King Dork's ambiguous resolution is not to everyone's taste, though those who "get it" really do seem to appreciate it. I'm pleased with this formulation from the BtQ review, because it succinctly captures the intent, for good or ill:
I like the ending, which is ambiguous but not disappointing, and appropriate for a coming-of-age, where the endpoint is often not clarity but perspective.That's what they all say, I imagine, but still...
Christopher Buckley spins a spot-on Jeeves and W. parody in the New Yorker:
“Dash it, Jeeves, the only exit strategy is victory.”
“Yes, sir. So Dr. Kissinger keeps insisting. And yet, as the Bard would suggest, ripeness is all.”
“What are you talking about?”
“ ‘King Lear,’ sir. A play by the late Mr. Shakespeare.”
“Just spit it out.”
“As you may recall, sir, I had suggested replacing Mr. Rumsfeld before the election, rather than after.”
“Deuced good idea, Jeeves. See to it immediately. Walk him up the scaffold, and no blindfold. That’ll get us a few votes.”
We W.s are slow to anger, but, when the feeling comes, the ground around us trembles.
“If I may, sir?”
“What is it, Jeeves?”
“The election is over.”
“Oh. Dash it all, Jeeves, you might have told me.”
Gir set up some stuff that, we hope, will make the comment spam more soft and manageable, so I'm turning the comments back on just to see what happens.
Only posts on the main page will allow comments. Comments on everything earlier than those will be closed. (Do I have that right?)
Found at a used book store in Oakland:
Pajiba comments on the King Dork movie news in its Weekly Trade Round-up.
These photos are from Razor's wild and crazy English class:
I've been getting lots of calls and mail about it, so clearly the story is out, but I may as well mention it here anyway.
The film rights to King Dork were acquired by the Will Ferrell/Adam McKay Paramount/Vantage production company Gary Sanchez Productions.
It's early days yet to say when or if it will actually get made into a movie, but it certainly is a step in the right direction towards that eventuality.
(I'm still too scared to turn my comments back on, but there is a discussion of the announcement over at the Pop Punk Bored if you want to type something.)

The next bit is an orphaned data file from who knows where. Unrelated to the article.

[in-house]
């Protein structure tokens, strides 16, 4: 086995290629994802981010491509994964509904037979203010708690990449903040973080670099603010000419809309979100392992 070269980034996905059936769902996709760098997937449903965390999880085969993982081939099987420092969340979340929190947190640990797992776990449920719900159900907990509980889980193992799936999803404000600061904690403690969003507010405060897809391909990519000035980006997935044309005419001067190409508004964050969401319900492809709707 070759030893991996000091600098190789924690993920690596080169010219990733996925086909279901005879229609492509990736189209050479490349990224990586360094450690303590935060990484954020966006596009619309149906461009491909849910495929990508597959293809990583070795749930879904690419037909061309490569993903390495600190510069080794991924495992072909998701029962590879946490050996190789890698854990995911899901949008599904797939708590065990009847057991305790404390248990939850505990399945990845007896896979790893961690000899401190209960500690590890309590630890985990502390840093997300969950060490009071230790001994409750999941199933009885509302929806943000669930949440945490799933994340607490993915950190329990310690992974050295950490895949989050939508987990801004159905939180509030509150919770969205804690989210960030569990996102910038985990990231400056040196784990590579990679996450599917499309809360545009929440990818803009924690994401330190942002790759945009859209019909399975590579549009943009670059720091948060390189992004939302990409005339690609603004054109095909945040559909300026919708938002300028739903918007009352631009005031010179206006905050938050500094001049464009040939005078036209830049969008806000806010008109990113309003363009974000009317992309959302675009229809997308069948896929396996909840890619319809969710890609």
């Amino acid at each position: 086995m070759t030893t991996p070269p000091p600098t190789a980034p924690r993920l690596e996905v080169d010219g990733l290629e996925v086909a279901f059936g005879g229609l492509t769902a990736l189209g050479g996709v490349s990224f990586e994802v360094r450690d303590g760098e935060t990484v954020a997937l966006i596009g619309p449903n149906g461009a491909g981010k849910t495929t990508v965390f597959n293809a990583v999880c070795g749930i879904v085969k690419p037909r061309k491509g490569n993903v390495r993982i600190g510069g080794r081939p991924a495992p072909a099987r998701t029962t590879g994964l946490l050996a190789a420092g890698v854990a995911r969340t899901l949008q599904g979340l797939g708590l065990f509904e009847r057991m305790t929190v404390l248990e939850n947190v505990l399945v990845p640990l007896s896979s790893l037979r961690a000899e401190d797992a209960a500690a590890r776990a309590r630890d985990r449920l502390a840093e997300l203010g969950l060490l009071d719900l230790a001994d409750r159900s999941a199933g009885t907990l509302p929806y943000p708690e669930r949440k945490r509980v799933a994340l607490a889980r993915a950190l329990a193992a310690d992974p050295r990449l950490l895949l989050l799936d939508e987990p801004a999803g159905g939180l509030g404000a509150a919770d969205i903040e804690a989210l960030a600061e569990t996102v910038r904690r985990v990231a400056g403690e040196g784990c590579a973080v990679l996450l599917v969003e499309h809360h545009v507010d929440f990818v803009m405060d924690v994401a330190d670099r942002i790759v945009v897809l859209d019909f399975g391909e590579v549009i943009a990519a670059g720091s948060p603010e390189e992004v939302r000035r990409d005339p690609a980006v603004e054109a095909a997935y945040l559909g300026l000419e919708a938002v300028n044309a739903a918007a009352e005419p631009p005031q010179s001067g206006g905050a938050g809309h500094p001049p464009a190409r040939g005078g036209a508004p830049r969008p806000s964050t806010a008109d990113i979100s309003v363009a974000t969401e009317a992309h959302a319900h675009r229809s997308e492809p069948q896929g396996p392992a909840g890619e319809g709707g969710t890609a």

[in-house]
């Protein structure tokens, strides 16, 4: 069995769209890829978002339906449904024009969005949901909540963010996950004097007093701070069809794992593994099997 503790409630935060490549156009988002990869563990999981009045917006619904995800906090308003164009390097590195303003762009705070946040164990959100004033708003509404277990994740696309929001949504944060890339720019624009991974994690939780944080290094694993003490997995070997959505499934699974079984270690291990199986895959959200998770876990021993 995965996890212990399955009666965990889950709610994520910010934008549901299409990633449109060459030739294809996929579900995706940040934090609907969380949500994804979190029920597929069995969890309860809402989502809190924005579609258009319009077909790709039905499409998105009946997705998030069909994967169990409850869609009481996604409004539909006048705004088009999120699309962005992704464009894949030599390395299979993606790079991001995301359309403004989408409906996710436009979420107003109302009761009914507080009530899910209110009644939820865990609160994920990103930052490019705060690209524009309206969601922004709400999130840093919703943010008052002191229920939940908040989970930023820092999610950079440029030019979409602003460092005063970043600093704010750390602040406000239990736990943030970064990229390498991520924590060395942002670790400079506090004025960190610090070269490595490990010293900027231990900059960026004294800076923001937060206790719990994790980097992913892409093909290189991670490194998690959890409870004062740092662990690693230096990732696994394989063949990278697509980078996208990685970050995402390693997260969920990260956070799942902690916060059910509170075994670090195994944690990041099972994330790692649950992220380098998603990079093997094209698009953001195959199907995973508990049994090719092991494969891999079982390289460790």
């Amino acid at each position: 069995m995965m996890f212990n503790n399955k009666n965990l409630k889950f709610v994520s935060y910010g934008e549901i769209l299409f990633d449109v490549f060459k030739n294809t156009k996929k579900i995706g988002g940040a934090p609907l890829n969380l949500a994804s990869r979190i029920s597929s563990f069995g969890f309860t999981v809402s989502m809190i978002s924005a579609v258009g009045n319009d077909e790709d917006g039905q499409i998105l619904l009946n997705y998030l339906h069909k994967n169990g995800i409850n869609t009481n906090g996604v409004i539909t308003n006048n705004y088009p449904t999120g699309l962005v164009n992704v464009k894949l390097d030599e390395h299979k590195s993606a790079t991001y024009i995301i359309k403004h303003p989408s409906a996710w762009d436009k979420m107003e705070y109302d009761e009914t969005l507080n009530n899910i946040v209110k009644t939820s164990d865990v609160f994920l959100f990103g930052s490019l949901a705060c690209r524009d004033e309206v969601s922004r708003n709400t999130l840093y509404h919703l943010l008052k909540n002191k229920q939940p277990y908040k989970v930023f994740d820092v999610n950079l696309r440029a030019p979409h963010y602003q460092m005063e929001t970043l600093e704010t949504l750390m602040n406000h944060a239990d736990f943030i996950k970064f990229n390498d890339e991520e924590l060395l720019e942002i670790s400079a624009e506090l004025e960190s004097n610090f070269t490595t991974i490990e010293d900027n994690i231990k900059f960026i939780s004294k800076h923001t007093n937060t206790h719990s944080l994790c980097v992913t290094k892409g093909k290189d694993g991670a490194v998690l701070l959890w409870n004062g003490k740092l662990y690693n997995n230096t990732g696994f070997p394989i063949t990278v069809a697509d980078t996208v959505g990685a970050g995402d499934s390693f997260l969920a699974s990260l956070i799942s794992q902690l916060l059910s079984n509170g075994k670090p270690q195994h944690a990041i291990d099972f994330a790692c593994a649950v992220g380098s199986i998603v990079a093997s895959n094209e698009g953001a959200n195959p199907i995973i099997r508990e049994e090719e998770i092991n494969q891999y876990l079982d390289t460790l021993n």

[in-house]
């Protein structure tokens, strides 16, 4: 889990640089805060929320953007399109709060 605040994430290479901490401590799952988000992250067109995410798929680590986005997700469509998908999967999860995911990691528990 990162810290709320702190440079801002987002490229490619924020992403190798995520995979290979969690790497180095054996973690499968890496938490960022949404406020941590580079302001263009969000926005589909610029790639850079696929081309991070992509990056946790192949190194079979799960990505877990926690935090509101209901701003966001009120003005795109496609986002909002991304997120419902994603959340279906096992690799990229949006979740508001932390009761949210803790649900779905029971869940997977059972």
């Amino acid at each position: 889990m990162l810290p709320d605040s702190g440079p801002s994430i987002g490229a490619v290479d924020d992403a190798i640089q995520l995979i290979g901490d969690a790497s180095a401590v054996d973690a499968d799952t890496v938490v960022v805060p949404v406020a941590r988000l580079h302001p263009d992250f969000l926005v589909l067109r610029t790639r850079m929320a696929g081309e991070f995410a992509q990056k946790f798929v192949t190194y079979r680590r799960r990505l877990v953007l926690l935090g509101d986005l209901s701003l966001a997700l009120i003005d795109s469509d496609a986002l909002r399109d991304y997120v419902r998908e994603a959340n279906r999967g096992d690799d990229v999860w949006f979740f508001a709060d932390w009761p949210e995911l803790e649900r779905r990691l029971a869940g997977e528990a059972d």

Tracey found this shopping list at The Beanhouse:
Buckfast "tonic wine" is apparently all the rage in today's Young Scotland. I have never tasted it, and indeed I know next to nothing about it, but I did enjoy these exuberant (and perhaps slightly hammered) "reviews" from Buckfast enthusiasts on the drinkshop.com website, including this one:
happnin this is the bucky crew fi fife praising buckfast loud 'n' pround! Canni get enuff eh the tonic likes its just the best drink yi could git roond! 3 bottles eh buck nd thats the trick likez, insted eh a apple a day drink a bottle eh buck a day lol brilliant stuff keeps us aww gawn ! The Bucky Crew fi Fife !!
I feel I can no longer fight the spam robots, so I have turned off the comments. At some point, I imagine, I will post something new, at which time I'll consider turning them back on just to see what happens. Till then, if you or the spambots try to comment on a previous item, you or the spambots, I believe, will get a message saying something like "registration required." Yet you and the spambots will find no available means of registering anything. Sorry about that. I know it's rude, but I really can't take it anymore...
In the process of trying to delete the thousands of spam comments left on this site recently, I accidentally junked the 19 most recent real comments. I have tried to locate them to restore them, but the layers of spam are so thick and numerous that I may never spot them. My apologies.
The King Dork paperback is some time away, but we're working on copyedits for it now. I haven't found too many errors, but I am not known for my attention to detail. If anyone has noticed any typos or other errors, could you email them with the page numbers? email@example.com.
Thanks in advance.
If you're up for some "true-life storytelling", I'm on the bill of this Kitchen Sink Magazine event called "Telegraph Stories."